According to a preferred embodiment of the invention two or more ribbons R are stacked together, such that at each interface portion a memory matrix M is created in the adjoining ribbons and, represented by top and bottom electrodes 2;4 and the memory film 1 in between. This is illustrated in FIG. 1c, showing a crossing between two ribbons Rk and Rk+1 which may constitute part of a larger stack. The ribbons R may have an arbitrary width and are mutually oriented in 90° angles with respect to each other such that the resulting stack has a square/cubic (chip like) shape. FIG. 2a shows how ribbon R2 is stacked against ribbon R1, ribbon R3 against ribbon R2, and so forth, up to ribbon R10 stacked against ribbon R9.
In FIG. 2a the odd-numbered ribbons R1, . . . R9 form a first subset or assembly X1, the even-numbered ribbons R2, . . . R10 a second assembly X2 oriented perpendicularly to the first. The resulting memory arrays form a stack S.
The ribbon overlaps are laminated together through an anneal process, e.g. under high vacuum/high pressure. By using a similar structure, i.e. memory film against memory film, compatibility problems related to the lamination process may be substantially reduced.
In an alternative embodiment the ribbons are folded according to a plurality of patterns, including concertina-wise, oval, circular/ring or twisted, as e.g. shown in FIG. 2b. “Woven” threads may be made, which again can be used to make fabrics, etc. It will be possible to build large area structures in this way, thus enabling integration of memory into other devices, like into the casing of mobile phones, as a “top coating” on curved or other surfaces, etc.
The ribbons R1, . . . R9 arranged in a first subset or assembly X1 and the ribbons R2, . . . R10 arranged in a second subset or assembly X2 are applied in a memory device according to the invention. The embodiment of such a memory device as shown in FIG. 2b forms two distinct stacked structures S1, S2 as indicated by the boxes with stitched outlines. Each of the ribbons R1-R10 is bent such that pairs of odd and even numbered ribbons are permuted in the stack S2 with respect to the succession of ribbons in stack S1. This implies e.g. that the lowermost ribbon R9 in stack S1 is bent upwards to pair with the ribbon R10, while e.g. ribbon R1 which is paired with ribbon R10 in the stack S1 now is bent downwards to pair with ribbon R2 in stack S2.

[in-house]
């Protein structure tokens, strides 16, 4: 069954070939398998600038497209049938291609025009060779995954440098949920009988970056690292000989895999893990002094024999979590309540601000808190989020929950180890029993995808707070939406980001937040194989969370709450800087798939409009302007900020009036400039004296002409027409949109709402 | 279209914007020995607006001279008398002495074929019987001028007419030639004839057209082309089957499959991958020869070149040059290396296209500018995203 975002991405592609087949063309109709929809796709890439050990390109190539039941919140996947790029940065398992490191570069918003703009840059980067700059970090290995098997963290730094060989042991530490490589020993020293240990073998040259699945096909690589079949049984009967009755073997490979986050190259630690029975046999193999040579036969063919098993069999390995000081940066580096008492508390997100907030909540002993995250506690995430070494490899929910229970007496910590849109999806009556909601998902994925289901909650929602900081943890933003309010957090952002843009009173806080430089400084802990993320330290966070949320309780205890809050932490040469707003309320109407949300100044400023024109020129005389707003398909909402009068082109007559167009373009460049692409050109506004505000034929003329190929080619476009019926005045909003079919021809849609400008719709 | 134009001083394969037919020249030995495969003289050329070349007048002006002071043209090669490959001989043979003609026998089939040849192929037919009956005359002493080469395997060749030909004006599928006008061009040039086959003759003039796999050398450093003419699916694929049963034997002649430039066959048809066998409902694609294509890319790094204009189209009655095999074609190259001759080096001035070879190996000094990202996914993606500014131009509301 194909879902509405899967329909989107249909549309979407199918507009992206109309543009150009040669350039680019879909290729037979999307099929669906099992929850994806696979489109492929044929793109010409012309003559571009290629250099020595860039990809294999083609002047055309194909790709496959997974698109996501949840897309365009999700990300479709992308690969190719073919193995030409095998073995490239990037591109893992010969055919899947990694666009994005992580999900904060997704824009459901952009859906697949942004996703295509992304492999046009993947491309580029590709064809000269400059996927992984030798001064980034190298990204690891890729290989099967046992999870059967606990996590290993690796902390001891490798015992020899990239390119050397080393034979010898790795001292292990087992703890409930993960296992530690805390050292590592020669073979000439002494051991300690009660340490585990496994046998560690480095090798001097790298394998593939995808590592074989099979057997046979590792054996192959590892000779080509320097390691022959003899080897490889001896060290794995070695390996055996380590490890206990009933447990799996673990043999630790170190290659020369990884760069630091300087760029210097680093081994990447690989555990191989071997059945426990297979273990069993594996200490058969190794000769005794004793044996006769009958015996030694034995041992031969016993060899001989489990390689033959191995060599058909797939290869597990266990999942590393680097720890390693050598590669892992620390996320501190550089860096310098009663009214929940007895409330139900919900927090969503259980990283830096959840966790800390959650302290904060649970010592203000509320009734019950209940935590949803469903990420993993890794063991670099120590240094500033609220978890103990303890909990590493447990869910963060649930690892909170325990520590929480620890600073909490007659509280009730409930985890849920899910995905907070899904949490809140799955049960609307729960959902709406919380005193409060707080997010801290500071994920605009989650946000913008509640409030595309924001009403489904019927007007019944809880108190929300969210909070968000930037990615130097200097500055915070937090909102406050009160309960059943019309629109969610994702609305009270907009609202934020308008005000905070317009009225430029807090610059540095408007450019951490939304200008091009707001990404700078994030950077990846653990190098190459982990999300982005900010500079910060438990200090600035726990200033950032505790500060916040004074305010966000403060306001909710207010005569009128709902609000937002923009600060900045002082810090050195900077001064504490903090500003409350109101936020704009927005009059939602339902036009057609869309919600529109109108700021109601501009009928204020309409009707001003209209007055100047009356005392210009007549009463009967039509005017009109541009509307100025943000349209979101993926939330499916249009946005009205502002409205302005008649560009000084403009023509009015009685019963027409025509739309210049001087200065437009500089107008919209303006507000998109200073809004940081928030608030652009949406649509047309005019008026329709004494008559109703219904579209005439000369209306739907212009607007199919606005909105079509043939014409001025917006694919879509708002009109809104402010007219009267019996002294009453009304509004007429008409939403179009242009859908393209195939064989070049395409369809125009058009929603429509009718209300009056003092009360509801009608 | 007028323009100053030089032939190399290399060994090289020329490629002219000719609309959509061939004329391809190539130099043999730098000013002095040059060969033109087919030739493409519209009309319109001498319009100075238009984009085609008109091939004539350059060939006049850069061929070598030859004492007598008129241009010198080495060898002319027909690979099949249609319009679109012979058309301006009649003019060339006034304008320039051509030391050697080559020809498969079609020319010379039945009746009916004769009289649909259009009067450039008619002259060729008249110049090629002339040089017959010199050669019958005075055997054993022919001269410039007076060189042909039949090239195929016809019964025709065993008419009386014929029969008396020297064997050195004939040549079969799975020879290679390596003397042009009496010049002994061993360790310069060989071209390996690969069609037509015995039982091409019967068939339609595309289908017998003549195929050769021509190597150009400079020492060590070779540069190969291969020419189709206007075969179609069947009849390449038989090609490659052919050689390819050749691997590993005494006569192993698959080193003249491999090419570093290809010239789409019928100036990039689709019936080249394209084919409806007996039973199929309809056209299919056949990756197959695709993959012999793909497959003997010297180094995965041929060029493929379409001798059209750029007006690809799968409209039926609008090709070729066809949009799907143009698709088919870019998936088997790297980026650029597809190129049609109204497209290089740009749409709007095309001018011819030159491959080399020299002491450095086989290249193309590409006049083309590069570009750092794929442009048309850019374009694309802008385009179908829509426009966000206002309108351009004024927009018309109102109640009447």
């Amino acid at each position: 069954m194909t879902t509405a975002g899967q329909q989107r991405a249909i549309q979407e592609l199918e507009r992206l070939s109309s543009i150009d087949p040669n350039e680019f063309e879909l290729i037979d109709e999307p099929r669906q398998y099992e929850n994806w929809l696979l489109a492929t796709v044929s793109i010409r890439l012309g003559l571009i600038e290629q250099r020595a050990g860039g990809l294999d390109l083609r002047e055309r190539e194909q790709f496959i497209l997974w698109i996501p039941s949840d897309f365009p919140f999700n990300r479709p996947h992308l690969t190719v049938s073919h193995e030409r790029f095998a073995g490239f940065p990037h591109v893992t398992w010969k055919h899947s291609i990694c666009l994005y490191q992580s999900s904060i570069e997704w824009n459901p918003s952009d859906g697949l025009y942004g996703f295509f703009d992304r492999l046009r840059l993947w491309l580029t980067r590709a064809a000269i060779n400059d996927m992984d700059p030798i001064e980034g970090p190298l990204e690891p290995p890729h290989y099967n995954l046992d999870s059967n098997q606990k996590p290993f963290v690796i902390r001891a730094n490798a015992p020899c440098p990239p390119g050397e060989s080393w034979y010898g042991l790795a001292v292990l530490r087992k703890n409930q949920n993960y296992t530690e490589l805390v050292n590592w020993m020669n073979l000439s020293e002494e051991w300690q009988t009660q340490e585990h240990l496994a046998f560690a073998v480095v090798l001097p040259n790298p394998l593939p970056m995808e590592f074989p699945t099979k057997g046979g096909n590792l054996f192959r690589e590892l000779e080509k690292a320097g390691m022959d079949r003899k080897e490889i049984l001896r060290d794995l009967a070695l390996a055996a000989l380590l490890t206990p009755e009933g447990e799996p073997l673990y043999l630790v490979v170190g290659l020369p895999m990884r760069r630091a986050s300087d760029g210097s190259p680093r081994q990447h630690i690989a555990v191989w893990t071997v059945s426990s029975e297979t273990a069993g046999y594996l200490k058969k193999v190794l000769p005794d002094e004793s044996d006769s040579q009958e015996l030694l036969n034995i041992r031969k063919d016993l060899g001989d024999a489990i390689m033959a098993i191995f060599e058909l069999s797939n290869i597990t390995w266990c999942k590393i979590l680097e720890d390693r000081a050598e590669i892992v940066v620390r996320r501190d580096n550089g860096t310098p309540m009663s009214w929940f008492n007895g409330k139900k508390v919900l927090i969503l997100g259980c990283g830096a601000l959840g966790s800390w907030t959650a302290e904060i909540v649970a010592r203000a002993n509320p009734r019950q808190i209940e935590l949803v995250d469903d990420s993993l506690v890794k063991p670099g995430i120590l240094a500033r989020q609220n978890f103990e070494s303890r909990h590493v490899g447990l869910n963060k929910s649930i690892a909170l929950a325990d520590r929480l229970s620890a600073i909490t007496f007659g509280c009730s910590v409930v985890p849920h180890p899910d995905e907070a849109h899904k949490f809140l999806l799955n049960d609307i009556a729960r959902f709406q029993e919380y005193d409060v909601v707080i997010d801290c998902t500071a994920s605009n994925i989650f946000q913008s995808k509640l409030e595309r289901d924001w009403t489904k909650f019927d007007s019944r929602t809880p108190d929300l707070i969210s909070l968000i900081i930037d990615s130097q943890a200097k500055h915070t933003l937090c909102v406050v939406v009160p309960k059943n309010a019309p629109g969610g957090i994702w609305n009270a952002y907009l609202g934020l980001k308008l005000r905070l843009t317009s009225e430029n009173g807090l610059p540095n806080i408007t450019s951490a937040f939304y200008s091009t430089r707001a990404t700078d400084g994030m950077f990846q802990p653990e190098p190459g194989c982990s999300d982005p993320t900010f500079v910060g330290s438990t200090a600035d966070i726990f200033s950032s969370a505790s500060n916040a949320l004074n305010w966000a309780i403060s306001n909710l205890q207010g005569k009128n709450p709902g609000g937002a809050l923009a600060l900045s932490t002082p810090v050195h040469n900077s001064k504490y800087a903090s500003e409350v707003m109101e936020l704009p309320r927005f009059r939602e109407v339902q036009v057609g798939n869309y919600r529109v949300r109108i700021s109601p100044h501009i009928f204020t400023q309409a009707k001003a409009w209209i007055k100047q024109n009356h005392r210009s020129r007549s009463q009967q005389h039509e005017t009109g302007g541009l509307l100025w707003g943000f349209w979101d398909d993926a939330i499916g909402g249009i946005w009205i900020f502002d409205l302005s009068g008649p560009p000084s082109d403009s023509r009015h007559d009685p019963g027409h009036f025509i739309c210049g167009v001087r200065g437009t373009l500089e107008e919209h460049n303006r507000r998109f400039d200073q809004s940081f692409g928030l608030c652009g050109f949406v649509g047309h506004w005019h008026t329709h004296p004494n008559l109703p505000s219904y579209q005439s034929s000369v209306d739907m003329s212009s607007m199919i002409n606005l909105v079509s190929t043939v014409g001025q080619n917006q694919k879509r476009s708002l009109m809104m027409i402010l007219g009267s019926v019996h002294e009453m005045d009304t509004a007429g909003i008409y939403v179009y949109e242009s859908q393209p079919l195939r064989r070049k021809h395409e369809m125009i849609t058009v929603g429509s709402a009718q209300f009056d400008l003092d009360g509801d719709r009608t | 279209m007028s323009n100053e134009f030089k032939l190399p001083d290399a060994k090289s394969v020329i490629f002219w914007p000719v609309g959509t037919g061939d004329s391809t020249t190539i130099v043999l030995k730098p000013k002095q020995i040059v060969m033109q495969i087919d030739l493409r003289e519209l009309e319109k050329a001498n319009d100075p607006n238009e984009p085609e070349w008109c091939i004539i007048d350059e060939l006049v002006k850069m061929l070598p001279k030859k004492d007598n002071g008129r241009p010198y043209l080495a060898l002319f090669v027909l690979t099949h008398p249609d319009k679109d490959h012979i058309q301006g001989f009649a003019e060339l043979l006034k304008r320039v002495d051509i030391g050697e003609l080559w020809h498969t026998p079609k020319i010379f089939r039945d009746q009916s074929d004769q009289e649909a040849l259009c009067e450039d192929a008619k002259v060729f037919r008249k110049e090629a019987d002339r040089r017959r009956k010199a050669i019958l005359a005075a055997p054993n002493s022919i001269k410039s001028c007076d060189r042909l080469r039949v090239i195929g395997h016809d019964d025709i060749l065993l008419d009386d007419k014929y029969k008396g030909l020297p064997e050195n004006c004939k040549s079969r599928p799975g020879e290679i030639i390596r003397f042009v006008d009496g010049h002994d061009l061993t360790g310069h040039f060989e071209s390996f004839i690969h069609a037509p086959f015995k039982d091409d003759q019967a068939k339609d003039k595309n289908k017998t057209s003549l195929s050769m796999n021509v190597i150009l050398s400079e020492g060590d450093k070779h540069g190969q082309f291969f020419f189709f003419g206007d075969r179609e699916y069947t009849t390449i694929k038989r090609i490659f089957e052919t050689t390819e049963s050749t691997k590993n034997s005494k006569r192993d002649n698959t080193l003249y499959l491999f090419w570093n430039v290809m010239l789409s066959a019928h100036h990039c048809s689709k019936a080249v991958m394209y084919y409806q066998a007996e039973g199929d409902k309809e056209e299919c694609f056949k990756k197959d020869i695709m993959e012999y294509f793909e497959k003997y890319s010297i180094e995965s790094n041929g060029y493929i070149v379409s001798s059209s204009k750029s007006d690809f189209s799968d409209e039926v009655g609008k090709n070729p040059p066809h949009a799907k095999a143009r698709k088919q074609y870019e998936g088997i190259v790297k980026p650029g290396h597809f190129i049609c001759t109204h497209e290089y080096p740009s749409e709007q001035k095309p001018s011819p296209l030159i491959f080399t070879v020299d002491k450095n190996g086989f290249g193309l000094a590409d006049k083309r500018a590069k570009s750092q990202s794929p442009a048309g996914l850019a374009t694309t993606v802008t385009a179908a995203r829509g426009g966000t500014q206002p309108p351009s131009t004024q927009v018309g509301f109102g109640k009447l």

If the embodiment shown in FIG. 2b is regarded as a plan view of the arrangement of the ribbons in the device according to the invention, it will by persons skilled in the art readily be understood that the combination of displacements and staggering shall provide a significant contribution with regard to minimizing capacitive crosstalk or other undesired couplings between the separate memory arrays M forming each stack. Not only can each individual memory cell in a memory array in a stack be addressed, i.e. written or read, without unwanted disturbances which seriously reduce the signal/noise ratio of e.g. an output signal, but in addition a parallel addressing of all memory cells in an array and if desired all memory arrays in a stack will be possible while simultaneously still keeping any disturbing influences at a minimum.
The arrangement of the stacks S1, S2 in the memory device according to the invention is shown to better advantage in cross sections in respectively FIGS. 3a, and 3 b. In stack S1 (FIG. 3a) the first ribbon R9 is provided orthogonally to the second ribbon R2 and second electrodes 2 in ribbon R9 now can be considered as word lines in a memory array M1 with the bit lines provided by the electrodes 4 in ribbon R2 and so on. In other words a memory array M comprises and is formed by a portion of respectively adjacent pairs of ribbons Rk, Rk+1 in a stack S. The stack S2 as shown in FIG. 3b appears similar to the stack S1 in FIG. 3a, but with the directions of adjacent pairs of ribbons R now rotated by 90° such that the orthogonal crossing between successive ribbons in the stack S2 is retained. It will be seen from FIG. 2b that the first assembly X1 of odd-numbered ribbons R1 . . . R9 and the second assembly X2 of even-numbered ribbons R2 . . . R10 each could be followed by a similar adjacent assembly of ribbons provided in the lateral direction (i.e. in a side-by-side arrangement) with a corresponding orientation such that additional stacked structures S could be formed in the regions where the assemblies X1, X2 intersect. The additional assemblies of ribbons can also be provided in a staggered arrangement if so desired. Moreover it can also be seen from a contemplation of the arrangement in FIG. 2b that the direction of staggering could inverted between neighbour stacks of memory arrays, i.e. for instance of ribbon R9 in stack S1 would still pair with ribbon R10 in stack S2, but now in the projected position of ribbon R1 in stack S2, while of course ribbon RI then still would pair with ribbon R2 in stack S2, but now in the projected position as shown for ribbon 9 in FIG. 2b, and so on. The implication of this is of course that similar considerations would also be applied to the stagger of the ribbons in the even-numbered assembly X2 of ribbons R2, . . . R10. The distance as measured by the length of the electrodes 2,4 and ribbons R between the memory arrays M in one stack S1 and the memory arrays M in the other stack S2 would then be similar.